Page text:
Dragonfly is a NASA mission that delivers a rotorcraft to Saturn’s moon Titan to advance our search for the building blocks of life. While Dragonfly was originally scheduled to launch in 2026, NASA has requested the Dragonfly team pursue their alternative launch readiness date in 2027. No changes will be needed to the mission architecture to accommodate this new date, and launching at a later date will not affect Dragonfly’s science return or capabilities once at Titan.
The decision to pursue the alternative launch date is based on factors external to the Dragonfly project team, including COVID-19’s impact on the Planetary Science Division’s budget.
“NASA has the utmost confidence in the Dragonfly team to deliver a successful mission that conducts compelling science,” said Lori Glaze, Director for the Planetary Science Division at NASA Headquarters in Washington. “Dragonfly will significantly increase our understanding of this richly organic world and help answer key astrobiology questions in our search to understand the processes that supported the development of life on Earth.”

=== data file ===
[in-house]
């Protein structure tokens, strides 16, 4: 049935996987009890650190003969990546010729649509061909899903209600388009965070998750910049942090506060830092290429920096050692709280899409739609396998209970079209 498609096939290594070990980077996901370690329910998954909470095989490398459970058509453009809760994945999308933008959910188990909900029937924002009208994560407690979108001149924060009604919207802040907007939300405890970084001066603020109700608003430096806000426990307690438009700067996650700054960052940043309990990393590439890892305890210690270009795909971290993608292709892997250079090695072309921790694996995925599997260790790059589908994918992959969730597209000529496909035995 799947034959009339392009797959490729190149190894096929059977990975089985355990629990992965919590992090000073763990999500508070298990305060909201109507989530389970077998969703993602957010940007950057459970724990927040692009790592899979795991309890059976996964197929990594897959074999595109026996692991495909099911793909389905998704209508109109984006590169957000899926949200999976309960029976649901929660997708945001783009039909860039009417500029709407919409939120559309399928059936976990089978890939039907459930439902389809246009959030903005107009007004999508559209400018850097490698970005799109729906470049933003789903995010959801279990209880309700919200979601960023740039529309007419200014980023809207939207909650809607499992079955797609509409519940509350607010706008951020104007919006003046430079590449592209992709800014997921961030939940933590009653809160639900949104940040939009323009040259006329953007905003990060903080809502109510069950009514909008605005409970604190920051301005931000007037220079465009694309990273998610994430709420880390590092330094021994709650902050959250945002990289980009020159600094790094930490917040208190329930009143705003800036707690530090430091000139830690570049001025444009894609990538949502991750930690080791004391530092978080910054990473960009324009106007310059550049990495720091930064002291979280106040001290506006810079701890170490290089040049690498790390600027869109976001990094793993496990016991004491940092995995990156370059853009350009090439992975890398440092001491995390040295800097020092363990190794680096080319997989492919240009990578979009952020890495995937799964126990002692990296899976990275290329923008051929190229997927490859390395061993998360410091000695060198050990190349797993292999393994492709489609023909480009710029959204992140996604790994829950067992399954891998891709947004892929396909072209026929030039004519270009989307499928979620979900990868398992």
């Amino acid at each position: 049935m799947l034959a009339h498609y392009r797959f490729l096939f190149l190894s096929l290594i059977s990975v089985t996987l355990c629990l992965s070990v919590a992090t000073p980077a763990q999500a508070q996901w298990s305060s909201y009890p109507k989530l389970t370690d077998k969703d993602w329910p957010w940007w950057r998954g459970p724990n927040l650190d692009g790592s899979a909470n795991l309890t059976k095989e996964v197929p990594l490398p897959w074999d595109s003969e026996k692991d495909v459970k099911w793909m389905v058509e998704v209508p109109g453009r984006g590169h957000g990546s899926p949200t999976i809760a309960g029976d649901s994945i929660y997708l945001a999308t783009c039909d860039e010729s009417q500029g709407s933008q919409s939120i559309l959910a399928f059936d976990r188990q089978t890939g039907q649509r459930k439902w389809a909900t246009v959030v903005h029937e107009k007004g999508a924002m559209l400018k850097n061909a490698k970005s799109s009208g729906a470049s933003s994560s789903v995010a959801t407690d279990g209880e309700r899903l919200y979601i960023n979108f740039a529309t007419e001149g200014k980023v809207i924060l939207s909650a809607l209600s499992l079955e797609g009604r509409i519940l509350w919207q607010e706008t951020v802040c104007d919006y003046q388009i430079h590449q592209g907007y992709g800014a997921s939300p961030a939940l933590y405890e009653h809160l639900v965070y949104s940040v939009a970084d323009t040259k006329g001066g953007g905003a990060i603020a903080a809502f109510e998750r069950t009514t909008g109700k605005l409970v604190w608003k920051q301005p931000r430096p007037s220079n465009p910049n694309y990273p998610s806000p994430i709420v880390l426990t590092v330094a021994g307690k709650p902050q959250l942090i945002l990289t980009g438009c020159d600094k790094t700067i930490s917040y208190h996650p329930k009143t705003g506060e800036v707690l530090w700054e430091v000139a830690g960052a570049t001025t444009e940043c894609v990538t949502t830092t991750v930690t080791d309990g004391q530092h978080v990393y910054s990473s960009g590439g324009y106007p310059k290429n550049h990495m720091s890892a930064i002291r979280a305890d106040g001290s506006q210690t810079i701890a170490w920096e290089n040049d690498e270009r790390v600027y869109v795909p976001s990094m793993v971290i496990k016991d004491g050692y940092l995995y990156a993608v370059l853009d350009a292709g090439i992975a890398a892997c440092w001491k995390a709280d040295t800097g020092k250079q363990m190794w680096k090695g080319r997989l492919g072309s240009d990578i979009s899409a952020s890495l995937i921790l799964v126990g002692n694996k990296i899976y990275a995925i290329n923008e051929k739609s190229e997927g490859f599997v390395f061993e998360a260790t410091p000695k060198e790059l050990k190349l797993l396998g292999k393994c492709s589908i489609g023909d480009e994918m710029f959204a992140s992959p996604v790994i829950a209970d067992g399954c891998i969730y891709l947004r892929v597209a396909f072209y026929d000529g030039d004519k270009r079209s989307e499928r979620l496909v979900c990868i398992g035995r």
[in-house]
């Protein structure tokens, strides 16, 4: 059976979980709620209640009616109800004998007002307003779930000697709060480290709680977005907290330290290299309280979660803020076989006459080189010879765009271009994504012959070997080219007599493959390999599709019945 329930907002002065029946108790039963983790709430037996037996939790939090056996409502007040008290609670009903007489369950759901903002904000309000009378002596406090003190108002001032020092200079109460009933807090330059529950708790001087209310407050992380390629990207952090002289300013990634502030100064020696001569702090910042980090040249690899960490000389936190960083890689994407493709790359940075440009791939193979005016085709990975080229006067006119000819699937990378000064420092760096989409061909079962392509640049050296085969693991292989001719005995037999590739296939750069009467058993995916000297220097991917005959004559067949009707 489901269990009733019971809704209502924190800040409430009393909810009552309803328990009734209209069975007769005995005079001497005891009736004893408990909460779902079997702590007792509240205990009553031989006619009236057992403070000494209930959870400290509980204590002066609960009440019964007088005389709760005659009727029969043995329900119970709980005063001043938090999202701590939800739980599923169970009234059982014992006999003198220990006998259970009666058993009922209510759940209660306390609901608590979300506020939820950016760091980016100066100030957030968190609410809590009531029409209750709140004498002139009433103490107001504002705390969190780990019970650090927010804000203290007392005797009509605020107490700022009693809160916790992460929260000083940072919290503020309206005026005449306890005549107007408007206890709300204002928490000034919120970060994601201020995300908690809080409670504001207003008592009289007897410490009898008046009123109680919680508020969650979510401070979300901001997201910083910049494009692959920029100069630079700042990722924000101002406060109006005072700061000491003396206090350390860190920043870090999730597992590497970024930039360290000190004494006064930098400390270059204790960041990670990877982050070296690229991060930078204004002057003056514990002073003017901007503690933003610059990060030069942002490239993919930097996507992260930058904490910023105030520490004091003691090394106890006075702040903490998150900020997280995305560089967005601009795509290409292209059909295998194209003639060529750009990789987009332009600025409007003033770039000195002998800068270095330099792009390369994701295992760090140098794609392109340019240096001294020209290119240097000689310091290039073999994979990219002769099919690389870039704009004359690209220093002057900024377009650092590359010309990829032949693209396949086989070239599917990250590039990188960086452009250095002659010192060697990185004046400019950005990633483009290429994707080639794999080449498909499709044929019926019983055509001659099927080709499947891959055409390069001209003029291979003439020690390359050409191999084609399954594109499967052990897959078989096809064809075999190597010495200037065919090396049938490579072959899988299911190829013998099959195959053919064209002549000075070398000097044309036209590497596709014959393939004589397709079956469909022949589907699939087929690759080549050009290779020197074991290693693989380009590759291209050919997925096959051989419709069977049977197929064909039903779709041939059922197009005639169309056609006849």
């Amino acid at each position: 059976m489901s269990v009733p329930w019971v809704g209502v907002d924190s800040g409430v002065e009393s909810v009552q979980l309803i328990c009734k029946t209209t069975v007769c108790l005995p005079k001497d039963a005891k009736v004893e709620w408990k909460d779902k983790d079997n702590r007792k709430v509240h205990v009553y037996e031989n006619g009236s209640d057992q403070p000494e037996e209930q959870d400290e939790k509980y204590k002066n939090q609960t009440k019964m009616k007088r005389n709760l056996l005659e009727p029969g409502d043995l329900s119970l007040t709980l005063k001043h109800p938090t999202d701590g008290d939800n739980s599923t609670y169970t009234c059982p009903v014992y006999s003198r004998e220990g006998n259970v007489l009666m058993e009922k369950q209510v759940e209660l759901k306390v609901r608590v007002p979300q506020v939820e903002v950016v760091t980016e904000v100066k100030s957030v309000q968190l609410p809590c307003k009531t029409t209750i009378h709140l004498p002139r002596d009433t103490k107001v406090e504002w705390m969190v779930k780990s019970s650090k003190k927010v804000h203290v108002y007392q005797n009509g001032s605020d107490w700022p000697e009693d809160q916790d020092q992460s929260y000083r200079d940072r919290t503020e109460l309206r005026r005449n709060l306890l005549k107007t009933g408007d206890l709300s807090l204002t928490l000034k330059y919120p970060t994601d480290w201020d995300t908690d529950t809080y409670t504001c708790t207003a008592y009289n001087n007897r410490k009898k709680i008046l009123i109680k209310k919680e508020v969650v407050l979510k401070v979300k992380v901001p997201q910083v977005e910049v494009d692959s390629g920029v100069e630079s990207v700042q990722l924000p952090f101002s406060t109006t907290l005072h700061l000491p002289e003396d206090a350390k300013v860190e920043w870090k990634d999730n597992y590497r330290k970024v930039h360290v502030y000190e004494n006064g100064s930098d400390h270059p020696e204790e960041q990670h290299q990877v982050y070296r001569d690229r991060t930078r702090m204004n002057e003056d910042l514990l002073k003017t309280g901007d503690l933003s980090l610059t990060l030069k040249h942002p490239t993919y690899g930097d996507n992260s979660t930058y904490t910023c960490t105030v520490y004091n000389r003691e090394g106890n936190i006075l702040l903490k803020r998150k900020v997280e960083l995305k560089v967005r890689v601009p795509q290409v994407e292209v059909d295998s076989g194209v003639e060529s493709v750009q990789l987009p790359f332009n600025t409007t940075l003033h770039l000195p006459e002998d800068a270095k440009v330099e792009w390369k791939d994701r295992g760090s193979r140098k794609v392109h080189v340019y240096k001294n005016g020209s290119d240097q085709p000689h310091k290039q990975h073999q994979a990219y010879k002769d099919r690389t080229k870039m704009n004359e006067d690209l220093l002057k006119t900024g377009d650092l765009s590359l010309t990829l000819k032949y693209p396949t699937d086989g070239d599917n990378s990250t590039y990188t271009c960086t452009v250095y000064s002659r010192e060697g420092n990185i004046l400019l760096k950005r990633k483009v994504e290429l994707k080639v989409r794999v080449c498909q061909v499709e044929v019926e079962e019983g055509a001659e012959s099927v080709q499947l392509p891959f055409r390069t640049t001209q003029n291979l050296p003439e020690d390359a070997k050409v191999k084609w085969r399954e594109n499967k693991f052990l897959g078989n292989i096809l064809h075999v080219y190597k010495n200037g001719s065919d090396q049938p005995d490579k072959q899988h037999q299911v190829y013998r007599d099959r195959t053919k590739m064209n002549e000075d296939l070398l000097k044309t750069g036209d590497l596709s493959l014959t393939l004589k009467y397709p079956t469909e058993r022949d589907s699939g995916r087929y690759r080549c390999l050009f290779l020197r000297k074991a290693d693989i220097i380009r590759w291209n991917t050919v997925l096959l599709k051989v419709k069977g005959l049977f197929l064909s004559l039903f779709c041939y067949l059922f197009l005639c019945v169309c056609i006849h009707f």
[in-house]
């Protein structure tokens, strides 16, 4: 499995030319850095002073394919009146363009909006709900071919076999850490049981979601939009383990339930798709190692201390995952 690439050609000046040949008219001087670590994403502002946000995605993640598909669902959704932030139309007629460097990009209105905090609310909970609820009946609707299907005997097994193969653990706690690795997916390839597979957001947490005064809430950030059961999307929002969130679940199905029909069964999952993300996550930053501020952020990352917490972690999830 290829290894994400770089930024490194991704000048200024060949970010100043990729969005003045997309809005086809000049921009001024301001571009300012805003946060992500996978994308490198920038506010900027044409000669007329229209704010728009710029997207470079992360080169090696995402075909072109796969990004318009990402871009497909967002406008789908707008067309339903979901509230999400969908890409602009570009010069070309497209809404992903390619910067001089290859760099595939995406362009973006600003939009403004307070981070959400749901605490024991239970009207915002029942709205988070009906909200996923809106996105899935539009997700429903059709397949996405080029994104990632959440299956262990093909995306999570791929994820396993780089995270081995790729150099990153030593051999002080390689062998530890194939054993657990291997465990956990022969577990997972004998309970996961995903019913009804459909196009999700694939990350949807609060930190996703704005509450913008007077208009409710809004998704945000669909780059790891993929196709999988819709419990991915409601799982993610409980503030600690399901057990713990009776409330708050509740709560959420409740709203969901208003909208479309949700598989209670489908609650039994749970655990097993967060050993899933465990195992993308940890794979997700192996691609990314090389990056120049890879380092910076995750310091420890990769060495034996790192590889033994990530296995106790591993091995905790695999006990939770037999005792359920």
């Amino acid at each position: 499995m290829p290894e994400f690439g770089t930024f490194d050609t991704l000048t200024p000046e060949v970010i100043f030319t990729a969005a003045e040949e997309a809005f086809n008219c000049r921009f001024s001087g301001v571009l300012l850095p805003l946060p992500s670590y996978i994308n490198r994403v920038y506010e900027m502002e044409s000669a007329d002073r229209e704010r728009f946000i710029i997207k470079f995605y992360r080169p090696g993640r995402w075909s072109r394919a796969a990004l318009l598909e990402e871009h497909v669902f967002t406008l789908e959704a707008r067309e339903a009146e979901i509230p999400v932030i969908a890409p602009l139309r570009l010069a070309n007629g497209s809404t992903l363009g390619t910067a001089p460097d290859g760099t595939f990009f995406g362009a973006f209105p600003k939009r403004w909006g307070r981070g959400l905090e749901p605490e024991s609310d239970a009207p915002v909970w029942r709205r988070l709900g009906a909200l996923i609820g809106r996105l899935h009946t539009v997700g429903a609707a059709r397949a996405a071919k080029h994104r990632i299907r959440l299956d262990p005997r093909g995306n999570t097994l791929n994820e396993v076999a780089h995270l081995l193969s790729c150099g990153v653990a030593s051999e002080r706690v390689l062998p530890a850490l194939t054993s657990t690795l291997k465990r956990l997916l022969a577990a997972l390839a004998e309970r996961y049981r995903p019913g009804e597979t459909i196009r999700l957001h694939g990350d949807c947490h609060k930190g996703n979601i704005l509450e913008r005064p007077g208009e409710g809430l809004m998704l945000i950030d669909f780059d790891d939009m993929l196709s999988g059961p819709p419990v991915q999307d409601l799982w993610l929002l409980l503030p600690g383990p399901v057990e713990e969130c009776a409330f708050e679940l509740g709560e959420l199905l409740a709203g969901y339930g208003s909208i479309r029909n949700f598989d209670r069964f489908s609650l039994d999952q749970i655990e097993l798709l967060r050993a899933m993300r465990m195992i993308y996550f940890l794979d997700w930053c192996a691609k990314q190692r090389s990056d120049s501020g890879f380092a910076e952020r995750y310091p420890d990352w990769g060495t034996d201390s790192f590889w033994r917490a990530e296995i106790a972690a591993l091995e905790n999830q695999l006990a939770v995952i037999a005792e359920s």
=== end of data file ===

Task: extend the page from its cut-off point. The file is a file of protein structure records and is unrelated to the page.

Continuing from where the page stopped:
Dragonfly marks the first time NASA will fly a multi-rotor vehicle for science on another planet. Taking advantage of Titan’s dense atmosphere – four times denser than Earth’s – it will also become the first vehicle ever to fly its entire science payload to multiple locations for repeatable and targeted access to surface materials. By surveying dozens of locations across the icy world, Dragonfly will characterize the habitability of Titan’s environment and investigate the progression of its prebiotic chemistry.